Keywords: Multimedia information retrieval, content independence, digital libraries, human computer interaction.
The main problem of multimedia data management is providing access to the stored objects. Three views can be distinguished in a data model for multimedia objects: the logical structure, the content structure, and the layout structure. The content structure of administrative data is easily represented in alphanumeric values. Thus, database technology has primarily focused on handling the objects' logical structure. In the case of multimedia data, representation of content is however far from trivial, and not supported by current database management systems.
The information retrieval (IR) community has since long studied the retrieval of text documents by their content. Also, research in topics like computer vision and image analysis has led to content-based retrieval techniques for querying image and audio collections. Retrieval systems based on these ideas are typically standalone systems that have been developed for very specific applications. There is not much consensus on the integration of these techniques in general-purpose DBMSs. State-of-the-art solutions simply make new functions available in the query language. These functions interface to the otherwise still standalone software systems. This leaves to the user the burdens of both query formulation and the combination of results for each single representation into a final judgement. Also, this usually leads to inefficient query processing for queries involving several content representations.
This thesis proposes the Mirror architecture for multimedia database management systems. Like any DBMS, a MMDBMS is a general-purpose software system that supports various applications; however, the support is targeted to applications in the specific domain of digital libraries. Three new requirements are identified for this domain: 1) multimedia objects are active objects, 2) querying is an interaction process, and 3) query processing uses multiple representations. Mirror's design therefore provides basic functionality for the management of both the content structure and the logical structure of multimedia objects. The inference network retrieval model, the basis of a well-known IR system, is adapted for multimedia retrieval. Other characteristics of the Mirror architecture are the support for distribution of both data and operations, and extensibility of data types and operations.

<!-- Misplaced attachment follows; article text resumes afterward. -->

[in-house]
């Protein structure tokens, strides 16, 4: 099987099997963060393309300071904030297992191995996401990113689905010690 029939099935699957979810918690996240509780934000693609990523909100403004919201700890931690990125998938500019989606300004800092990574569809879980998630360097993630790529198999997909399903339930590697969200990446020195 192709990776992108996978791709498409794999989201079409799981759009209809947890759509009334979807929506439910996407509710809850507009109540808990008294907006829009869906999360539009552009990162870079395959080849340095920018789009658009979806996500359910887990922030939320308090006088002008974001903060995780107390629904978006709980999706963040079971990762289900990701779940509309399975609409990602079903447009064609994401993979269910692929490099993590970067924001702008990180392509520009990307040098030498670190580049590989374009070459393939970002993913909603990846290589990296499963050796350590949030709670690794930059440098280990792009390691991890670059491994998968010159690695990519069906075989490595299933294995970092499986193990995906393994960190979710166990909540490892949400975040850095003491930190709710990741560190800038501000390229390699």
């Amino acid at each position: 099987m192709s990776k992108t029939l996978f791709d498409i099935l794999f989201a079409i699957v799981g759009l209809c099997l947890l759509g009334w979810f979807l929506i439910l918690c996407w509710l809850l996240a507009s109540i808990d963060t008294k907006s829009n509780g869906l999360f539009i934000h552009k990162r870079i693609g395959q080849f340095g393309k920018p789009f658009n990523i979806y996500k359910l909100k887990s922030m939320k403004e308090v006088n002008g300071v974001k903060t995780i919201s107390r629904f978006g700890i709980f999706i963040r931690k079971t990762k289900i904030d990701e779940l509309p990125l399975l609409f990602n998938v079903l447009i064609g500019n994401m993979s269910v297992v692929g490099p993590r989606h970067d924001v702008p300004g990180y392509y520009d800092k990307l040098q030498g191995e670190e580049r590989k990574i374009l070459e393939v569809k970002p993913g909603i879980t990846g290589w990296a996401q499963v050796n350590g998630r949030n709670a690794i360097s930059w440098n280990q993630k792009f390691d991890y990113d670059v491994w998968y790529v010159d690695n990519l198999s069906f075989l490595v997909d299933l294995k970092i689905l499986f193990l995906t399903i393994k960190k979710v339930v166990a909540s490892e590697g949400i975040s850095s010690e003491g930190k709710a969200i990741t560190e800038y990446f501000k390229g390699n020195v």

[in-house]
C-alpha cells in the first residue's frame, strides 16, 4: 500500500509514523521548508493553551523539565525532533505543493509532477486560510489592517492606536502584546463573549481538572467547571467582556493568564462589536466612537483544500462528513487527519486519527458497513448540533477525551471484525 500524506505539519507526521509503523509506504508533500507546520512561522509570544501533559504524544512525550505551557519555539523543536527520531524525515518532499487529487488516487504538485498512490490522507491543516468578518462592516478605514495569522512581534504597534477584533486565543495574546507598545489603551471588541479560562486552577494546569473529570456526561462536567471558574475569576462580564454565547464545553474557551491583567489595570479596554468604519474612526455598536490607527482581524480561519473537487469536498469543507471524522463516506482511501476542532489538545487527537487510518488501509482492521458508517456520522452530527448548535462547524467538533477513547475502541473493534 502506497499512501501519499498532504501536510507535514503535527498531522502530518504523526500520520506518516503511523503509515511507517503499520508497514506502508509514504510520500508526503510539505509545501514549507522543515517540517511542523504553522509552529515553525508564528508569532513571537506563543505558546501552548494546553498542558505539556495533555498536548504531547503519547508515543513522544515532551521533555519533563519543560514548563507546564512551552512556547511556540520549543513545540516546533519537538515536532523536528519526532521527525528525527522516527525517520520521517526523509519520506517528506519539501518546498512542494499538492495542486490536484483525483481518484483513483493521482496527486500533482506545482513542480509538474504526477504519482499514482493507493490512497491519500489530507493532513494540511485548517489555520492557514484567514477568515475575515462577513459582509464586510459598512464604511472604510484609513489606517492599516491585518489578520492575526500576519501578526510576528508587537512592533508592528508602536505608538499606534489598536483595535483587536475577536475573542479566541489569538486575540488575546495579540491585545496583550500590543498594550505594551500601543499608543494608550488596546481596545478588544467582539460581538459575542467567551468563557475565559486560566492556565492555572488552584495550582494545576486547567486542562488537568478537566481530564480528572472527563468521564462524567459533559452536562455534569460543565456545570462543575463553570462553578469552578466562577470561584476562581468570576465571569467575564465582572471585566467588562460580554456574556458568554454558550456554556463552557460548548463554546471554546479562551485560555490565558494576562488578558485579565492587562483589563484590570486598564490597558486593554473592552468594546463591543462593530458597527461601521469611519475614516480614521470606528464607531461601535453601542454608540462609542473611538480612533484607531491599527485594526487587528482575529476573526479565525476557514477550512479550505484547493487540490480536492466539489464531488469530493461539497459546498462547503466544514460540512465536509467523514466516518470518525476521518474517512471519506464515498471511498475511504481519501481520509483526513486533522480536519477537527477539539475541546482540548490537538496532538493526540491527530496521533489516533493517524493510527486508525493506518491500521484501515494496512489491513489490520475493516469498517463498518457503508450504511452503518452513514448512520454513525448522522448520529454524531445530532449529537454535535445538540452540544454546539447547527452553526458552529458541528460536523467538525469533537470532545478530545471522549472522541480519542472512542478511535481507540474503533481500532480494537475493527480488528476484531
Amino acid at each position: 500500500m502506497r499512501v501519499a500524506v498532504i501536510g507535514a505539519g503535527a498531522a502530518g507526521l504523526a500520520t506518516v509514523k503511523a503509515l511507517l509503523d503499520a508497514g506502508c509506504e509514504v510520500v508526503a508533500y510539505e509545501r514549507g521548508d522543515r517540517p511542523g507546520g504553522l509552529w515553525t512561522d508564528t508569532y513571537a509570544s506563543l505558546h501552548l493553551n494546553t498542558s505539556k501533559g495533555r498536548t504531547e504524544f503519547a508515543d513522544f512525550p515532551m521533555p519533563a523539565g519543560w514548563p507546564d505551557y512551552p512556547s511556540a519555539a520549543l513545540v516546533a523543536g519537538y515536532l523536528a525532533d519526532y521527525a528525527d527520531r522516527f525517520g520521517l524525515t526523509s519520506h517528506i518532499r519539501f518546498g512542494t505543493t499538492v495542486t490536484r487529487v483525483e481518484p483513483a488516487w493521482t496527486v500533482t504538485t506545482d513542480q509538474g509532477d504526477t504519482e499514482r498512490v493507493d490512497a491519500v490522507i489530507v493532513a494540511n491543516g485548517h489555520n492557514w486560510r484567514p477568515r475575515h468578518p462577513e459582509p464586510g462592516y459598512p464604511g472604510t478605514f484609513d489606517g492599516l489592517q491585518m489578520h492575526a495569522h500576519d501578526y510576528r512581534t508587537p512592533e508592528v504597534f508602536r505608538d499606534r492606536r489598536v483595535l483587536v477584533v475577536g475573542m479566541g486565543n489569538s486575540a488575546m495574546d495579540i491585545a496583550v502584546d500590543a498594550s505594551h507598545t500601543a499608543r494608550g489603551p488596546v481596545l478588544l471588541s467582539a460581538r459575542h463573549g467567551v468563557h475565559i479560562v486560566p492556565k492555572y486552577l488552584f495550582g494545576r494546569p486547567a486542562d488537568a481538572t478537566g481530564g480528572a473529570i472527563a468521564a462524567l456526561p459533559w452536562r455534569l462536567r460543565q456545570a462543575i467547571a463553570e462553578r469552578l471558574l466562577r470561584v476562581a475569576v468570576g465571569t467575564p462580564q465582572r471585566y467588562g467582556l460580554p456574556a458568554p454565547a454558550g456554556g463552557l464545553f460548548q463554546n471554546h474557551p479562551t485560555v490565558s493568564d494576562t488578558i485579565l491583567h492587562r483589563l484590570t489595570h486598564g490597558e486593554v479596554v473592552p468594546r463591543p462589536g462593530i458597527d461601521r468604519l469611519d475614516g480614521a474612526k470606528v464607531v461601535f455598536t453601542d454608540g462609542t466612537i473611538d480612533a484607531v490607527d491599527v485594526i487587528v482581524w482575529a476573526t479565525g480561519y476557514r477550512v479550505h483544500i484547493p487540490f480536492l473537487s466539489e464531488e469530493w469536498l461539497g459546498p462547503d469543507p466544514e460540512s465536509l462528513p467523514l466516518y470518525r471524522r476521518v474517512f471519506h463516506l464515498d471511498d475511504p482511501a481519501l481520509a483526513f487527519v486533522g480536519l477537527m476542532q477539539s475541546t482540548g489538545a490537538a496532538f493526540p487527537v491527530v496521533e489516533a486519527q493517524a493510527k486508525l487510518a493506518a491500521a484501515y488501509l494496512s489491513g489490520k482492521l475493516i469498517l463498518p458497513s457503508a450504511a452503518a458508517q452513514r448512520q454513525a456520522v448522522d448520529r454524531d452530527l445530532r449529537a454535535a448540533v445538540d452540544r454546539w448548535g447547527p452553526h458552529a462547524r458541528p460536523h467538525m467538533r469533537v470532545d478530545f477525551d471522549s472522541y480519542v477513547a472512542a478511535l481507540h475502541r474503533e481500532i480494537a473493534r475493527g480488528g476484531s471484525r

The focus of this work is aimed at design for scalability. To maintain the essential ideas underlying the design of relational database technology, the implementation of the Mirror prototype system is based on the principle of structural object-orientation. A database with support for structural object-orientation distinguishes between atomic data types and structures over these types. Because the DBMS manages also the structure of the objects, this enables a strong notion of data independence between the logical and physical level. In Mirror, we use the Moa object algebra at the logical level, and the Monet database system at the physical level. The separation of concerns between these levels allows for the application of algebraic query optimization techniques, a property hardly ever found in content management systems.
The prototype system is evaluated in three ways. First, the advantages of the integration of content management in the Mirror DBMS are illustrated by several example queries capturing different information needs. The execution performance of IR query processing is evaluated using a standard text retrieval benchmark. Finally, the multimedia IR model developed in this thesis is tested in some small-scale experiments in the domains of music and image retrieval.
BAG< TUPLE< time: Atomic<Time>, date: Atomic<Date>, keyframes: LIST< Atomic<Image> >, audiotrack: Atomic<Audio>, transcript: Atomic<Text> > >;
The MMDBMS's retrieval model is based on the inference network retrieval model (see also the TWLT paper). It consists of the object network (top) and query network (bottom). The dark gray boxes represent different media objects. The light gray boxes represent different content representations.